A developed port infrastructure has been critical in allowing Tunisia to create a place for itself in international commerce. Roughly 98% of Tunisian trade goes through its port network, but lack of investment has made parts of the infrastructure inefficient, a situation authorities are seeking to reverse through a set of ambitious investment programmes targeting seaports along the country’s northern and eastern shores.
A key point of focus will be the Radès Port, near the Tunisian capital, which handles 21% of the country’s overall traffic and has traditionally dealt with the majority of containers coming into Tunisia. In addition, roll-on/roll-off traffic at Radès Port and La Goulette rose by 2% in 2017, to reach almost 139,000 units. However, port delays have prompted transporters to shift some of that traffic towards other ports with more flexible operation times. “Radès Port used to have 96% of all container traffic, and that is now down to 61% of container traffic. Sfax, Sousse and Bizerte have gotten got some of that demand,” Brahim Gafsi, director of exploration and development at Tunisia’s Merchant Marine and Ports Authority (Office de la Marine Marchande et des Ports, OMMP), told OBG.
Traffic congestion at Radès Port resulted in added costs of €650m in 2016, roughly 1.8% of the country’s GDP for the year, according to government figures. Port productivity has been a major bottleneck, with three to eight containers handled per hour as of December 2017, according to the OMMP. Port inefficiencies may in part be due to a lack of implementation of Law No. 2009-48 promulgating the Code of Maritime Ports, which is aimed at enforcing port standards.
However, authorities are working to improve handling times. The OMMP and the state-owned Tunisian Stevedoring and Handling Company, the concession holder for cargo-handling in seven of the eight Tunisian ports, are investing in the expansion of container stocking capacity at Radès Port. The project will use 50 ha of available space to improve logistics, raising storage capacity from 12,000 twenty-foot equivalent units (TEUs) to 20,000 TEUs. Additionally, the OMMP will install a terminal operating system to ease the management of containers. Operations are also expected to improve through the use of six new rubber-tyred gantry cranes that came on-line at the end of 2017. The OMMP expects these changes to help push handling times towards 12 to 13 containers per hour in 2018.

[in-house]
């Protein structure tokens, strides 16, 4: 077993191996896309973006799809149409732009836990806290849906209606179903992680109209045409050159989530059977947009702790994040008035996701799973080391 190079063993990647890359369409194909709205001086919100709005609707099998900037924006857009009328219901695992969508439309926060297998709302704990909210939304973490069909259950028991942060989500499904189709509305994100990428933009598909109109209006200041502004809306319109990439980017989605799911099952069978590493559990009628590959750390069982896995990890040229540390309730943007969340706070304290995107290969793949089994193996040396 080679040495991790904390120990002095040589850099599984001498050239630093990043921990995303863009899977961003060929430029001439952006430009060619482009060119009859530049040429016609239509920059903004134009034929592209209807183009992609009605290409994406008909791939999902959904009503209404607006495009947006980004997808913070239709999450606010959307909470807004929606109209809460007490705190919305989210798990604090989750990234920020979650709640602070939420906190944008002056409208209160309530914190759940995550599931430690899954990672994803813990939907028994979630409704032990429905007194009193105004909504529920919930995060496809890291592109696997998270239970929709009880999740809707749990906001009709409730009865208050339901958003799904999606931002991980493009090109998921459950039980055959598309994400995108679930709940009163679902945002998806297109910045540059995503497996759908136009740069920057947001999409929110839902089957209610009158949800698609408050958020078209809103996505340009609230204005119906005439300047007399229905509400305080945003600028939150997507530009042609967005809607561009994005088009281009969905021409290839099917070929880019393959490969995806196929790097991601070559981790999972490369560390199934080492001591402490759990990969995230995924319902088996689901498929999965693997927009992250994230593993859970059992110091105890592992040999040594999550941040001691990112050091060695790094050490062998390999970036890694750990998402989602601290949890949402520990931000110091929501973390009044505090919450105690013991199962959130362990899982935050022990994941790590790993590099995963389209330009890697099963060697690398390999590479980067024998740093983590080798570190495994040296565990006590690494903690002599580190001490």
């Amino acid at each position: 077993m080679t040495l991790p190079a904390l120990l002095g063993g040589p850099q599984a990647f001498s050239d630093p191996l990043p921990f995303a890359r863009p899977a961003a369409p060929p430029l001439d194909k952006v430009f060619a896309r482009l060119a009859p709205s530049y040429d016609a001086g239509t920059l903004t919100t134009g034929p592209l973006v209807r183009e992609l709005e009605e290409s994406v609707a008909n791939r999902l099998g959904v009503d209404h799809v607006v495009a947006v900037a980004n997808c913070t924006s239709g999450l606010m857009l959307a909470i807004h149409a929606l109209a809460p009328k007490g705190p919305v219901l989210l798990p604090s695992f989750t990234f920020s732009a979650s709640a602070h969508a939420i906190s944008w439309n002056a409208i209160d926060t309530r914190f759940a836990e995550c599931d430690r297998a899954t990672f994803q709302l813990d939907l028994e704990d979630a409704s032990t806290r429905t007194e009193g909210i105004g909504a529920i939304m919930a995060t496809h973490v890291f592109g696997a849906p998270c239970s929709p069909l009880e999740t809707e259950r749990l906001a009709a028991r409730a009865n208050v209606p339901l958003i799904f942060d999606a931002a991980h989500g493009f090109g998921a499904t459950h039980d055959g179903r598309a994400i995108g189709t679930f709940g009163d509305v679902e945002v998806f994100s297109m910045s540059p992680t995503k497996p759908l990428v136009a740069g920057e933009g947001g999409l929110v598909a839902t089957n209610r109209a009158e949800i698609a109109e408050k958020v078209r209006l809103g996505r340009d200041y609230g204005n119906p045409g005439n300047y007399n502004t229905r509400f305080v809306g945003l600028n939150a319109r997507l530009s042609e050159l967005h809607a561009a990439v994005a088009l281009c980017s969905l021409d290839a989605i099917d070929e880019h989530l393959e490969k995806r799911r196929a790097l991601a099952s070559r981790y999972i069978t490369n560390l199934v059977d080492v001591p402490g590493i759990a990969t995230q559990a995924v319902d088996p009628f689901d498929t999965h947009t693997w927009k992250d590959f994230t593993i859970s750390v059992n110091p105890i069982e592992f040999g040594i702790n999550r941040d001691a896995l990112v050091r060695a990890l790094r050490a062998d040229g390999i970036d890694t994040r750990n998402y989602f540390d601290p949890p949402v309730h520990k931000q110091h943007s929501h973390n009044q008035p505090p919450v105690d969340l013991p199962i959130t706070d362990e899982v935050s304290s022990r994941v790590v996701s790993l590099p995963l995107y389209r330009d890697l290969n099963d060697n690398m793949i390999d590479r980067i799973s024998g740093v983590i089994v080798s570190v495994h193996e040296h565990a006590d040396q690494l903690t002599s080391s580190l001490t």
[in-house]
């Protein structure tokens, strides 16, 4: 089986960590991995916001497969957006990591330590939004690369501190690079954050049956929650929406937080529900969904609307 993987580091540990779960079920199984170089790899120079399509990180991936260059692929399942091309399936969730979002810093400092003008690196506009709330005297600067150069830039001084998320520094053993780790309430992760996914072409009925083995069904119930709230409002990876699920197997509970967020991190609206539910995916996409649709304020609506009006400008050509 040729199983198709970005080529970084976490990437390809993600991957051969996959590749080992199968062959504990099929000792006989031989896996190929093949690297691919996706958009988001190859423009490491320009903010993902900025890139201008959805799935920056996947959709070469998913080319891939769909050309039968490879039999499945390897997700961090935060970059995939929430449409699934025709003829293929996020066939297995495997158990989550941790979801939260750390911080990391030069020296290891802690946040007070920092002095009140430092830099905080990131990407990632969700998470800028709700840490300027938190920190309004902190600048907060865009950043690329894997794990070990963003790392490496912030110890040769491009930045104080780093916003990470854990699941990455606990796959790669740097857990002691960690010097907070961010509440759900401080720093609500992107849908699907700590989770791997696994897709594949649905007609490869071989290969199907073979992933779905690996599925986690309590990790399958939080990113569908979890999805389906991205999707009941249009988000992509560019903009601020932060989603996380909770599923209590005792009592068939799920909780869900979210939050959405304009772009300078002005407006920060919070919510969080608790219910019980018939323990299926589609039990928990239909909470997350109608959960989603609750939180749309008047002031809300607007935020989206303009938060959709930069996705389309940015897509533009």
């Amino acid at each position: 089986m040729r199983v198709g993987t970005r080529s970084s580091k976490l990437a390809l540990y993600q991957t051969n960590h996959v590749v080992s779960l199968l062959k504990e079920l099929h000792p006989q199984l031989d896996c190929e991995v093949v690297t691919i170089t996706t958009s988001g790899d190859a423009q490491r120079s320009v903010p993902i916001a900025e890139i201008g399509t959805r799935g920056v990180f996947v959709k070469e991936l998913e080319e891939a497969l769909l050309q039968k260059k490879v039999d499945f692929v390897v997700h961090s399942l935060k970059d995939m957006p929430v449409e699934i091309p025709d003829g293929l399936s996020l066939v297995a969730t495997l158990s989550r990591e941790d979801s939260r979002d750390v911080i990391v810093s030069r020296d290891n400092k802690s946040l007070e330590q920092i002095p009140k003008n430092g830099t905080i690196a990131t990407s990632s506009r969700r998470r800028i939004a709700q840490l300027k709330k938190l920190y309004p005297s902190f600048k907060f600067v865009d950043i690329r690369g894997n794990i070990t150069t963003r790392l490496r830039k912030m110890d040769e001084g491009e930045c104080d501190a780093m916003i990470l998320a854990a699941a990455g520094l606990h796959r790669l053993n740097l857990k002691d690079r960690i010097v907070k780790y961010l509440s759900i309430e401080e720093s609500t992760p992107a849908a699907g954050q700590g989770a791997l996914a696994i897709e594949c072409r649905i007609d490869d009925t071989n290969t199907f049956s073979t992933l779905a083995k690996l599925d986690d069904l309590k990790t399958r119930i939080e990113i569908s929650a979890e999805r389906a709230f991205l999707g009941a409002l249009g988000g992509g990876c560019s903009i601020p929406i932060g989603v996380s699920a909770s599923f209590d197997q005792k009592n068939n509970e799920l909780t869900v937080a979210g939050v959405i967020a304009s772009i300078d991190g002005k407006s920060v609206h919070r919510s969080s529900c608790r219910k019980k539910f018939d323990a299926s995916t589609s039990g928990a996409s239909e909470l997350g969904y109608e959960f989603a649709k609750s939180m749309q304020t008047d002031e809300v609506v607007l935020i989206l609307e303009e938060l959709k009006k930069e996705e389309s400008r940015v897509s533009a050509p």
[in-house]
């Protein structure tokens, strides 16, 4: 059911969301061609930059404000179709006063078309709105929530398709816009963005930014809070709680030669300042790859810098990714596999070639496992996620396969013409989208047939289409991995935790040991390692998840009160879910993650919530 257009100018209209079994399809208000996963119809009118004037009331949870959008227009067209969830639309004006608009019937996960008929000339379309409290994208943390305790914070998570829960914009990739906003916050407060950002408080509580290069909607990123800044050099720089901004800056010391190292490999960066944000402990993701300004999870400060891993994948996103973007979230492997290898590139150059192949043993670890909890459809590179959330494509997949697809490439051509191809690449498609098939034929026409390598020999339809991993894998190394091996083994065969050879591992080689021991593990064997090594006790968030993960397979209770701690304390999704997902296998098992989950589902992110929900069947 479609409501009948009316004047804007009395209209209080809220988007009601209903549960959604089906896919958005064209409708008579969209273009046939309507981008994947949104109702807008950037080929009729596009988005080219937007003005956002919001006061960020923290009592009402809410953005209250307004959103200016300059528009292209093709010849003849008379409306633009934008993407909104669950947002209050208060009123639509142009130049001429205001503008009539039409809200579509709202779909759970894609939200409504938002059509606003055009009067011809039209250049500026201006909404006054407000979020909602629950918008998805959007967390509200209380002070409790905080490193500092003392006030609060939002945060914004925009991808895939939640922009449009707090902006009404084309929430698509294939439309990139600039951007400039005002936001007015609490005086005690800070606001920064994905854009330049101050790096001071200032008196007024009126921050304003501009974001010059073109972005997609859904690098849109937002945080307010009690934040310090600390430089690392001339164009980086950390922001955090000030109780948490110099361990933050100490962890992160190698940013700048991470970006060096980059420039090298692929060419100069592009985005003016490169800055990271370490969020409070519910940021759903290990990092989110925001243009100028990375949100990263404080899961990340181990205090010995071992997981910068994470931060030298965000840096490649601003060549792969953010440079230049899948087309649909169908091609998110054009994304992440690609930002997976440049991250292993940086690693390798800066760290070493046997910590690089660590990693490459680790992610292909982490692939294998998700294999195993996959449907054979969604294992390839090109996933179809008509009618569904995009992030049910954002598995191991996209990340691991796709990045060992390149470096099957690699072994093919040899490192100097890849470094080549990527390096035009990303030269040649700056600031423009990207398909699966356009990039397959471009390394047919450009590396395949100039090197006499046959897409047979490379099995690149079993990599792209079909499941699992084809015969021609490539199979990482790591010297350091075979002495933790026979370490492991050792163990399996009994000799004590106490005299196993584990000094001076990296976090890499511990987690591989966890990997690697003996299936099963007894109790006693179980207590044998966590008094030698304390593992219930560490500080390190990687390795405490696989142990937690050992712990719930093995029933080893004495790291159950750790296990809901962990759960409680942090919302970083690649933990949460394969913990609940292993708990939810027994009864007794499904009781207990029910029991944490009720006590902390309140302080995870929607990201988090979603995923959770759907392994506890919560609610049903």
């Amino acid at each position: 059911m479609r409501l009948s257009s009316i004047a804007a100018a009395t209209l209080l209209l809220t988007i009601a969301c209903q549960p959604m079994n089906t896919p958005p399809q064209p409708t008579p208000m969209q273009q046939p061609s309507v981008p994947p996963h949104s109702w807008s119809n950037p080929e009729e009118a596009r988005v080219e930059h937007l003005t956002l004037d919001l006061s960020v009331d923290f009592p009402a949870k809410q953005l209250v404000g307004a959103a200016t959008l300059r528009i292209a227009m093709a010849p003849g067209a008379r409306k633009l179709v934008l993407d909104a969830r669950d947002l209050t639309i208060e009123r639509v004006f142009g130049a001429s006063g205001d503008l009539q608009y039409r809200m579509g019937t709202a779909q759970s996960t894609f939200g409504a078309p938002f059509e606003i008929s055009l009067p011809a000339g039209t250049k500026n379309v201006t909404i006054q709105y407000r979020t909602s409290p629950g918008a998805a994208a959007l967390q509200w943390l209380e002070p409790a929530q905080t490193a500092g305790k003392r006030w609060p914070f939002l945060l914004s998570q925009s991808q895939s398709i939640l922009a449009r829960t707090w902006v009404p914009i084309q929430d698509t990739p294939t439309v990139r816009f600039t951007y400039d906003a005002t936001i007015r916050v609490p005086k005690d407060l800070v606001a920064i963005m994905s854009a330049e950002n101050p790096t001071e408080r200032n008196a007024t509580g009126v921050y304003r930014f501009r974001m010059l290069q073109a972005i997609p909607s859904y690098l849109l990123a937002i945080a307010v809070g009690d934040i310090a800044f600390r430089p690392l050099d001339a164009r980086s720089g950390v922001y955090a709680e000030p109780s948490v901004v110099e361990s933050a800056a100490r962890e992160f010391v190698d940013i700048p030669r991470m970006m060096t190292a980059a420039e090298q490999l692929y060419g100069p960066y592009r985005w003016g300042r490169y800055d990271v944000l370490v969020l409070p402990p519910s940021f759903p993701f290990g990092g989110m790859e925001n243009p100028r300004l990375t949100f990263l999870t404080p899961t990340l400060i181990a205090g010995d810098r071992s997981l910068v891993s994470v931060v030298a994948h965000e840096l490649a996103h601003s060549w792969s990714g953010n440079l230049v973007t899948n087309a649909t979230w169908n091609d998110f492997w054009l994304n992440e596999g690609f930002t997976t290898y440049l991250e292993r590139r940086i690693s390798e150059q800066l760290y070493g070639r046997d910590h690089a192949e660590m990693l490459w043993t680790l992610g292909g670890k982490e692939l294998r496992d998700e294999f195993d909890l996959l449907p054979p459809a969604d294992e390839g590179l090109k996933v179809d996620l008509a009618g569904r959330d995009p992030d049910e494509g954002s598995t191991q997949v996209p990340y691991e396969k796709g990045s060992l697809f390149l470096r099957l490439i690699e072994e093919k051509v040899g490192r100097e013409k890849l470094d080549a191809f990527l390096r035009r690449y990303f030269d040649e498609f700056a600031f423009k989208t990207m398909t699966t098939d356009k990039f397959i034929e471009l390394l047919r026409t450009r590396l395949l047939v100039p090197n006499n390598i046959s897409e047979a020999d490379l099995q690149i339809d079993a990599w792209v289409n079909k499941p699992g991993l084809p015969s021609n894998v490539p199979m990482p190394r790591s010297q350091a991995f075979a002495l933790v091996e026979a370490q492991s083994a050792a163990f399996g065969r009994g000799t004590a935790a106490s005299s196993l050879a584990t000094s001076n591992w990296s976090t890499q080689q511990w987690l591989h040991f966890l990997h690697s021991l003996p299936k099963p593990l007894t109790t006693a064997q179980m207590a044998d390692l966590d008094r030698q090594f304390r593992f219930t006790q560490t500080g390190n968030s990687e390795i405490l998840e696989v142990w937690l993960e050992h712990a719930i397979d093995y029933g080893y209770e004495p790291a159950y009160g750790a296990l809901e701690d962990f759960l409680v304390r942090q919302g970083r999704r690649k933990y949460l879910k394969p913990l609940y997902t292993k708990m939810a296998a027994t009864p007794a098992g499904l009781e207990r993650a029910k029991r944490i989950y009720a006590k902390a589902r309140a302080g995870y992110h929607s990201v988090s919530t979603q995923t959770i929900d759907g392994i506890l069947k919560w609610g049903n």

New infrastructure is expected to improve operations at ports across Tunisia. The Menzel Bourguiba facility in Bizerte, geared to the handling of hydrocarbons traffic, is undergoing expansion work, including the building of two new docks. One will handle passenger traffic, set to become the third in the country, after La Goulette and Zarzis, and the second dock will handle solid bulk cargo. Expansions will double the existing docking area from 250 metres to 500 metres. This project will be critical for Tunisia’s Société Tunisienne des Industries de Raffinage, the country’s only refinery located in nearby Zarzouna, which uses the port at Bizerte for its oil activities. Both new docks are set to be built under public-private partnership agreements. The Menzel-Bourguiba port handled 4.4m tonnes of cargo in 2016 and over 4.2m tonnes from January to October 2017, according to figures by OMMP.
Another planned investment is the construction of a deepwater port in Enfidha on the north-eastern coast. Budgeted at €1bn and estimated to begin operations in 2022, the deepwater port will extend for 3000 ha: 1000 ha for the port facility and the remaining 2000 ha for the logistics area. According to the OMMP, the Tunisian state is likely to invest 75% of the total cost and will seek to attract private investment for the remaining 25%.
Such infrastructure investments are likely to keep port operations critical to the economy. Besides modernising the physical infrastructure to support future trade endeavours, measures to increase efficiency in port operations will also be key to attracting foreign trade and improving the country’s competitiveness.
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